nothing needs to be done, otherwise select the shortfall of

candidates of general category belonging to DFF on merit

from the List-2 (Only candidates not belonging to OBC,

SC & ST category) and adjust/insert them in after

removing equal number of candidates from the bottom

of List-1-A except General Category DFF, Ex-Servicemen,

female and home guard candidates (any candidate who is

eligible for horizontal reservation)”.””

22. We have examined the contentions of the parties.

23. First, we would like to turn to the judgment of the learned Single

Judge which, in our view, is absolutely lucid and clear to the controversy

and the conclusion. Learned Single Judge set forth the controversy in the

first paragraph itself, i.e., whether the candidates who secured high marks

should have been fitted in the General Turn but have been fitted in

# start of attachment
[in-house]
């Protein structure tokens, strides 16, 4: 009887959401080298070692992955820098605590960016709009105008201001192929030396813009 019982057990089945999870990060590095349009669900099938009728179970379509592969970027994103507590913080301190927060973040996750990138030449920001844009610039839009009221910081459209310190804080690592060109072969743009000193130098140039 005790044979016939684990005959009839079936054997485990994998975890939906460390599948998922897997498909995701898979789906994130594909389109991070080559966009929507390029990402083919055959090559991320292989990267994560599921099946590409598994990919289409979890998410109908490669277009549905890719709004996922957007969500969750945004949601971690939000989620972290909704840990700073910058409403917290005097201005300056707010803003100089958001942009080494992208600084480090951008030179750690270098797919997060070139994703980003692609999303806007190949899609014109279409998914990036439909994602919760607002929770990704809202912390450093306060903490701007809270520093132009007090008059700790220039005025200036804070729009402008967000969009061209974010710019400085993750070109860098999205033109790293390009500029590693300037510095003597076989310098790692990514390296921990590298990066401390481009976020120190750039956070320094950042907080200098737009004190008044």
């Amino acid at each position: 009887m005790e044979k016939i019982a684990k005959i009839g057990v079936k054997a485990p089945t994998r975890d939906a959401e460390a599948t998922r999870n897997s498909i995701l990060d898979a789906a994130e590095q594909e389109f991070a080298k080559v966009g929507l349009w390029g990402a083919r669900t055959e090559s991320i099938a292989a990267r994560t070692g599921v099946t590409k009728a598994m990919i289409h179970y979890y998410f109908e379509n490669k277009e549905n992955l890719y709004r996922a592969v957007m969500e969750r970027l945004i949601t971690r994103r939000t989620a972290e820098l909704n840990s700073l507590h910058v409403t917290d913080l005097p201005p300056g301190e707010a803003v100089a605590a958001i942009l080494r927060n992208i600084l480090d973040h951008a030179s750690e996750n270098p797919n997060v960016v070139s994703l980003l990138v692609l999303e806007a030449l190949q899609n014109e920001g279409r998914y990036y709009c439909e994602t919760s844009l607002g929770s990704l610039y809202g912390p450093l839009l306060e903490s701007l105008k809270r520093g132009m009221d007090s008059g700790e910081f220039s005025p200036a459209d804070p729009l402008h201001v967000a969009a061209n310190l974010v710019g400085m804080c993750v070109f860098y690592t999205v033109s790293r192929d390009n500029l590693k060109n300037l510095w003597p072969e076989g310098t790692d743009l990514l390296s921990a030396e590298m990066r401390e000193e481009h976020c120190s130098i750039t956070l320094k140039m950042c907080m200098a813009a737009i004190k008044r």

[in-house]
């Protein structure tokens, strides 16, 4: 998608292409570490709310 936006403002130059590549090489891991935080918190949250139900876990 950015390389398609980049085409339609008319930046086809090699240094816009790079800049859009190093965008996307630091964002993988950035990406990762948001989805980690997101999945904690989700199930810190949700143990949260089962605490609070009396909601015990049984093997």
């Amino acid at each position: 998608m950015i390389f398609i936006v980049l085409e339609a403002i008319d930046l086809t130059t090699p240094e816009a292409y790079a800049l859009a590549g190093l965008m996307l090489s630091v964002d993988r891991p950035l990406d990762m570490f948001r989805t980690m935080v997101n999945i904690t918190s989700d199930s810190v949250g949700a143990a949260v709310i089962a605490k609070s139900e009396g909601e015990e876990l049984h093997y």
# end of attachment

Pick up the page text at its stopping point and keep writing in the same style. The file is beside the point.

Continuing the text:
MBC/DNC Quota for the last year, which in turn has deprived certain

candidates of selection. It has been rightly noted that the entire confusion
has arisen due to the wrong reading of provisions of Section 27 of the Act,

which provides for reservation for appointment. Section 27(f) merely

states that if the required number of candidates belonging to the

community which fall under reservation are not available, then, the

vacancies, for which selection could not be made in the current year,

should be treated as backlog vacancies. In the subsequent recruitment,

the backlog vacancies and the current vacancies for the particular

community must be separately announced, and the direct recruitment

must first accommodate the backlog vacancies and thereafter only, the

current vacancies have to be accommodated. The provision had been

read by the appellants as if the backlog vacancies must be filled in by

MBC/DNC category candidates, irrespective of the merit of the candidate

or the rank secured by him/her. The highest mark that was secured was

109 and, up to 90 marks, the candidates were fitted in General Turn and

thus those candidates will have to be selected under the General Turn,

irrespective of their community. It is these candidates who had been fitted

in the backlog vacancy which has caused the problem.

24. The Division Bench vide the impugned order also opined in the